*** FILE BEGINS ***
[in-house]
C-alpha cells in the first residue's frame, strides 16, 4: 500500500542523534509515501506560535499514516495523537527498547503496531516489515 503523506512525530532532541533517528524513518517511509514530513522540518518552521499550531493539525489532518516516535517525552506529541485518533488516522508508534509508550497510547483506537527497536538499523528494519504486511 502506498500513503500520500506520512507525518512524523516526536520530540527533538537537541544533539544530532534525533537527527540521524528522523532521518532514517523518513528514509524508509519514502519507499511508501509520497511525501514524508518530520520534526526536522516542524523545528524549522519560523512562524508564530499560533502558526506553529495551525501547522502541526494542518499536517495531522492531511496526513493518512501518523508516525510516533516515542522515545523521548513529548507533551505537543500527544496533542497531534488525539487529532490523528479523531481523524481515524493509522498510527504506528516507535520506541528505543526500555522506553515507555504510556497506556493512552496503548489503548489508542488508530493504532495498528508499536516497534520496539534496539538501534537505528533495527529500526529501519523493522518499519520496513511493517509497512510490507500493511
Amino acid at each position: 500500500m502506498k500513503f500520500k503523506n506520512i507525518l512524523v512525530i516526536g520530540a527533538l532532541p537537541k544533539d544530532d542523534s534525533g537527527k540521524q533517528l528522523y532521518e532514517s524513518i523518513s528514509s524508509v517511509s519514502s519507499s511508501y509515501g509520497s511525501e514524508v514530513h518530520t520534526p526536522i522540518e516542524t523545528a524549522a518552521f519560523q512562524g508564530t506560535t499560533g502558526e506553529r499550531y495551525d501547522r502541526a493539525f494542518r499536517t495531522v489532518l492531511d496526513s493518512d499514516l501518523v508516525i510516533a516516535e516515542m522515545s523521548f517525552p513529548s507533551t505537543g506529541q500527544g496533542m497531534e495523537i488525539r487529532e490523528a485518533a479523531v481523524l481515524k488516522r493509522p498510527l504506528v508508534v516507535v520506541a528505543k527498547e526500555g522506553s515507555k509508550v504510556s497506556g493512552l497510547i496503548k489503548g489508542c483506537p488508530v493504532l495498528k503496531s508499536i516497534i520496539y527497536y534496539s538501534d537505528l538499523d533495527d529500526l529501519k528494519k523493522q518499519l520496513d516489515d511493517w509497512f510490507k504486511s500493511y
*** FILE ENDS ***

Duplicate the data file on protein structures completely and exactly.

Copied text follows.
[in-house]
C-alpha cells in the first residue's frame, strides 16, 4: 500500500542523534509515501506560535499514516495523537527498547503496531516489515 503523506512525530532532541533517528524513518517511509514530513522540518518552521499550531493539525489532518516516535517525552506529541485518533488516522508508534509508550497510547483506537527497536538499523528494519504486511 502506498500513503500520500506520512507525518512524523516526536520530540527533538537537541544533539544530532534525533537527527540521524528522523532521518532514517523518513528514509524508509519514502519507499511508501509520497511525501514524508518530520520534526526536522516542524523545528524549522519560523512562524508564530499560533502558526506553529495551525501547522502541526494542518499536517495531522492531511496526513493518512501518523508516525510516533516515542522515545523521548513529548507533551505537543500527544496533542497531534488525539487529532490523528479523531481523524481515524493509522498510527504506528516507535520506541528505543526500555522506553515507555504510556497506556493512552496503548489503548489508542488508530493504532495498528508499536516497534520496539534496539538501534537505528533495527529500526529501519523493522518499519520496513511493517509497512510490507500493511
Amino acid at each position: 500500500m502506498k500513503f500520500k503523506n506520512i507525518l512524523v512525530i516526536g520530540a527533538l532532541p537537541k544533539d544530532d542523534s534525533g537527527k540521524q533517528l528522523y532521518e532514517s524513518i523518513s528514509s524508509v517511509s519514502s519507499s511508501y509515501g509520497s511525501e514524508v514530513h518530520t520534526p526536522i522540518e516542524t523545528a524549522a518552521f519560523q512562524g508564530t506560535t499560533g502558526e506553529r499550531y495551525d501547522r502541526a493539525f494542518r499536517t495531522v489532518l492531511d496526513s493518512d499514516l501518523v508516525i510516533a516516535e516515542m522515545s523521548f517525552p513529548s507533551t505537543g506529541q500527544g496533542m497531534e495523537i488525539r487529532e490523528a485518533a479523531v481523524l481515524k488516522r493509522p498510527l504506528v508508534v516507535v520506541a528505543k527498547e526500555g522506553s515507555k509508550v504510556s497506556g493512552l497510547i496503548k489503548g489508542c483506537p488508530v493504532l495498528k503496531s508499536i516497534i520496539y527497536y534496539s538501534d537505528l538499523d533495527d529500526l529501519k528494519k523493522q518499519l520496513d516489515d511493517w509497512f510490507k504486511s500493511y